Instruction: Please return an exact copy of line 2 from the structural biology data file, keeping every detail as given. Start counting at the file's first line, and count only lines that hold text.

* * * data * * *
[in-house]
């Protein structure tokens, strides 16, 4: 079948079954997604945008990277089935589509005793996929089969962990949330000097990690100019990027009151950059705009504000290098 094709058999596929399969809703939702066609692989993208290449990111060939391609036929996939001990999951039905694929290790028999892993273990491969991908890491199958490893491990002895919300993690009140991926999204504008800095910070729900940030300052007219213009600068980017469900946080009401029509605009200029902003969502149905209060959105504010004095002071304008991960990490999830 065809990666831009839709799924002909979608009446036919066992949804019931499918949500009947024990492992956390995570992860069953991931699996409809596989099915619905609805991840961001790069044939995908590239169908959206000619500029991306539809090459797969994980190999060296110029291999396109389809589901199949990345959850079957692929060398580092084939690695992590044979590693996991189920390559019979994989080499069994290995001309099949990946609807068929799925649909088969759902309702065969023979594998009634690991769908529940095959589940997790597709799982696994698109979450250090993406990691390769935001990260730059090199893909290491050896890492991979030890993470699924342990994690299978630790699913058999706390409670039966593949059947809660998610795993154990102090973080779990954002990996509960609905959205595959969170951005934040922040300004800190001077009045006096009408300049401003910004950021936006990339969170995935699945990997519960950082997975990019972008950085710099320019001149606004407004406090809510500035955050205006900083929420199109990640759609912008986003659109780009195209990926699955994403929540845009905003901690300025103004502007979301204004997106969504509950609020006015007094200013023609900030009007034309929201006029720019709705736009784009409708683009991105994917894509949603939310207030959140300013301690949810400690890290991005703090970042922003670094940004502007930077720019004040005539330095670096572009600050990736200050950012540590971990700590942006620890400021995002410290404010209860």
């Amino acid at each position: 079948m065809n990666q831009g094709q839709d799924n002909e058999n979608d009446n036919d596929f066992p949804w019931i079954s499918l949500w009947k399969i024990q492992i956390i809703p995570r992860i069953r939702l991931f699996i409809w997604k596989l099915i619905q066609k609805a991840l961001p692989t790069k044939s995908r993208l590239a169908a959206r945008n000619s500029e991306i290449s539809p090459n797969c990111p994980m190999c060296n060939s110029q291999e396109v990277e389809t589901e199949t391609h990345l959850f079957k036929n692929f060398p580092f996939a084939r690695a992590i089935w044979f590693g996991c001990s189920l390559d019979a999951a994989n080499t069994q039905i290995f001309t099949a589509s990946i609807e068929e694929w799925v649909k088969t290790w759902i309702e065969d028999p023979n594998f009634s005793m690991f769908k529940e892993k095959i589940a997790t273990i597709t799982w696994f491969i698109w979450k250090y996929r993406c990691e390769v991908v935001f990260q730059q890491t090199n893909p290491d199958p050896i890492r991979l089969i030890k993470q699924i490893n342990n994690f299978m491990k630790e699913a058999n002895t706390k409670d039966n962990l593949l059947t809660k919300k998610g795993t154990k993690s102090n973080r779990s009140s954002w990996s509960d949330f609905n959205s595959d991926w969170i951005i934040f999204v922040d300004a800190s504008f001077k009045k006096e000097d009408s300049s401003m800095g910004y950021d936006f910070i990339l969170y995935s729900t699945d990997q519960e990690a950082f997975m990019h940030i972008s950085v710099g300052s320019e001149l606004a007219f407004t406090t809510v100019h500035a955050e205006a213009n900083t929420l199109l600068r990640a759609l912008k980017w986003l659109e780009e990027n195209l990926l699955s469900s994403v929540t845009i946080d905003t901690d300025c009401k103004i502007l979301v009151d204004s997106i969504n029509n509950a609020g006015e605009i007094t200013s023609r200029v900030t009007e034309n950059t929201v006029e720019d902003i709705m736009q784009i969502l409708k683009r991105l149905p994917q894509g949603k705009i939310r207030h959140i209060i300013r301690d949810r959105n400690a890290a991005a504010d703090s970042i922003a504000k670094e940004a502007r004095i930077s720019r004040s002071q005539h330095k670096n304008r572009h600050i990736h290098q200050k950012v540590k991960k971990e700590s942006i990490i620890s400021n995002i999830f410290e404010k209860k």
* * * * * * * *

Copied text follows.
């Protein structure tokens, strides 16, 4: 079948079954997604945008990277089935589509005793996929089969962990949330000097990690100019990027009151950059705009504000290098 094709058999596929399969809703939702066609692989993208290449990111060939391609036929996939001990999951039905694929290790028999892993273990491969991908890491199958490893491990002895919300993690009140991926999204504008800095910070729900940030300052007219213009600068980017469900946080009401029509605009200029902003969502149905209060959105504010004095002071304008991960990490999830 065809990666831009839709799924002909979608009446036919066992949804019931499918949500009947024990492992956390995570992860069953991931699996409809596989099915619905609805991840961001790069044939995908590239169908959206000619500029991306539809090459797969994980190999060296110029291999396109389809589901199949990345959850079957692929060398580092084939690695992590044979590693996991189920390559019979994989080499069994290995001309099949990946609807068929799925649909088969759902309702065969023979594998009634690991769908529940095959589940997790597709799982696994698109979450250090993406990691390769935001990260730059090199893909290491050896890492991979030890993470699924342990994690299978630790699913058999706390409670039966593949059947809660998610795993154990102090973080779990954002990996509960609905959205595959969170951005934040922040300004800190001077009045006096009408300049401003910004950021936006990339969170995935699945990997519960950082997975990019972008950085710099320019001149606004407004406090809510500035955050205006900083929420199109990640759609912008986003659109780009195209990926699955994403929540845009905003901690300025103004502007979301204004997106969504509950609020006015007094200013023609900030009007034309929201006029720019709705736009784009409708683009991105994917894509949603939310207030959140300013301690949810400690890290991005703090970042922003670094940004502007930077720019004040005539330095670096572009600050990736200050950012540590971990700590942006620890400021995002410290404010209860």